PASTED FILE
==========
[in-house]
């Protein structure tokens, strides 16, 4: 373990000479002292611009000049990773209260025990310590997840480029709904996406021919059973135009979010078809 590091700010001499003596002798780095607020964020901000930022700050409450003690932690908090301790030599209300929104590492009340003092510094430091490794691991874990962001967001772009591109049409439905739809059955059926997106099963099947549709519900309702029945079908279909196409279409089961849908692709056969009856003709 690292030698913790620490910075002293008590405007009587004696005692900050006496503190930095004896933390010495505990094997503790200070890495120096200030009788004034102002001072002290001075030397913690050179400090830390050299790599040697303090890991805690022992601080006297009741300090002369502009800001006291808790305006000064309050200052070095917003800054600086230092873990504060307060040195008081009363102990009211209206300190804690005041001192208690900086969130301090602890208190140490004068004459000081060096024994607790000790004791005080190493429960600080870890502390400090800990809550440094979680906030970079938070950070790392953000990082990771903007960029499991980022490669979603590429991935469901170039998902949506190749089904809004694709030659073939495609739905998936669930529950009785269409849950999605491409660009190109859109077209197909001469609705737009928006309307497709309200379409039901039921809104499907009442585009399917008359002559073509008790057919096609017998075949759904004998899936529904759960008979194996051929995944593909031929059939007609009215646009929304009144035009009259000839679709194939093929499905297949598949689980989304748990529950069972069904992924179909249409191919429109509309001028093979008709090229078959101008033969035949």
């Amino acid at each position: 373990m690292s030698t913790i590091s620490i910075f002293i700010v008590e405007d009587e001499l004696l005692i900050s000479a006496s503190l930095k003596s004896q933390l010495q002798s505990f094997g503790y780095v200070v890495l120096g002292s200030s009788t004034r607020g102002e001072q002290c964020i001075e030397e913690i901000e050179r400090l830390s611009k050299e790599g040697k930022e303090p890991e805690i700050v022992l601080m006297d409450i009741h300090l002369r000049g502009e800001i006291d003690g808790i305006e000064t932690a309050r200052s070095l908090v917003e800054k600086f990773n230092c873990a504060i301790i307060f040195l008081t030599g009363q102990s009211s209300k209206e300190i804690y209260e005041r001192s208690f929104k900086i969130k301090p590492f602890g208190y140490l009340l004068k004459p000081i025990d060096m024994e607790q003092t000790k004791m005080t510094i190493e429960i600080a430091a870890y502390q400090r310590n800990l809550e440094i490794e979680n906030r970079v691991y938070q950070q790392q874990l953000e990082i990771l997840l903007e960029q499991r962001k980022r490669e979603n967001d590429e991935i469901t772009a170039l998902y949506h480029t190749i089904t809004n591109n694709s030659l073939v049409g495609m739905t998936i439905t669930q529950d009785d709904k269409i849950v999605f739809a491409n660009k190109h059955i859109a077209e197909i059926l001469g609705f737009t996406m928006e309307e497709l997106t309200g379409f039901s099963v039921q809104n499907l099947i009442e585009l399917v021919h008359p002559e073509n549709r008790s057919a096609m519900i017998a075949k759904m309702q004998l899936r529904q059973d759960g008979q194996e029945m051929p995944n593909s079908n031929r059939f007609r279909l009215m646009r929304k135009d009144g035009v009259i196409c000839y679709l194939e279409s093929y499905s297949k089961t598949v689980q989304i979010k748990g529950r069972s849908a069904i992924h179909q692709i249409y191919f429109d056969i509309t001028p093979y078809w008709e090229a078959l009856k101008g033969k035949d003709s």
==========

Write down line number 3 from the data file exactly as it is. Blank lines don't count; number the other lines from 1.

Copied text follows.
């Amino acid at each position: 373990m690292s030698t913790i590091s620490i910075f002293i700010v008590e405007d009587e001499l004696l005692i900050s000479a006496s503190l930095k003596s004896q933390l010495q002798s505990f094997g503790y780095v200070v890495l120096g002292s200030s009788t004034r607020g102002e001072q002290c964020i001075e030397e913690i901000e050179r400090l830390s611009k050299e790599g040697k930022e303090p890991e805690i700050v022992l601080m006297d409450i009741h300090l002369r000049g502009e800001i006291d003690g808790i305006e000064t932690a309050r200052s070095l908090v917003e800054k600086f990773n230092c873990a504060i301790i307060f040195l008081t030599g009363q102990s009211s209300k209206e300190i804690y209260e005041r001192s208690f929104k900086i969130k301090p590492f602890g208190y140490l009340l004068k004459p000081i025990d060096m024994e607790q003092t000790k004791m005080t510094i190493e429960i600080a430091a870890y502390q400090r310590n800990l809550e440094i490794e979680n906030r970079v691991y938070q950070q790392q874990l953000e990082i990771l997840l903007e960029q499991r962001k980022r490669e979603n967001d590429e991935i469901t772009a170039l998902y949506h480029t190749i089904t809004n591109n694709s030659l073939v049409g495609m739905t998936i439905t669930q529950d009785d709904k269409i849950v999605f739809a491409n660009k190109h059955i859109a077209e197909i059926l001469g609705f737009t996406m928006e309307e497709l997106t309200g379409f039901s099963v039921q809104n499907l099947i009442e585009l399917v021919h008359p002559e073509n549709r008790s057919a096609m519900i017998a075949k759904m309702q004998l899936r529904q059973d759960g008979q194996e029945m051929p995944n593909s079908n031929r059939f007609r279909l009215m646009r929304k135009d009144g035009v009259i196409c000839y679709l194939e279409s093929y499905s297949k089961t598949v689980q989304i979010k748990g529950r069972s849908a069904i992924h179909q692709i249409y191919f429109d056969i509309t001028p093979y078809w008709e090229a078959l009856k101008g033969k035949d003709s």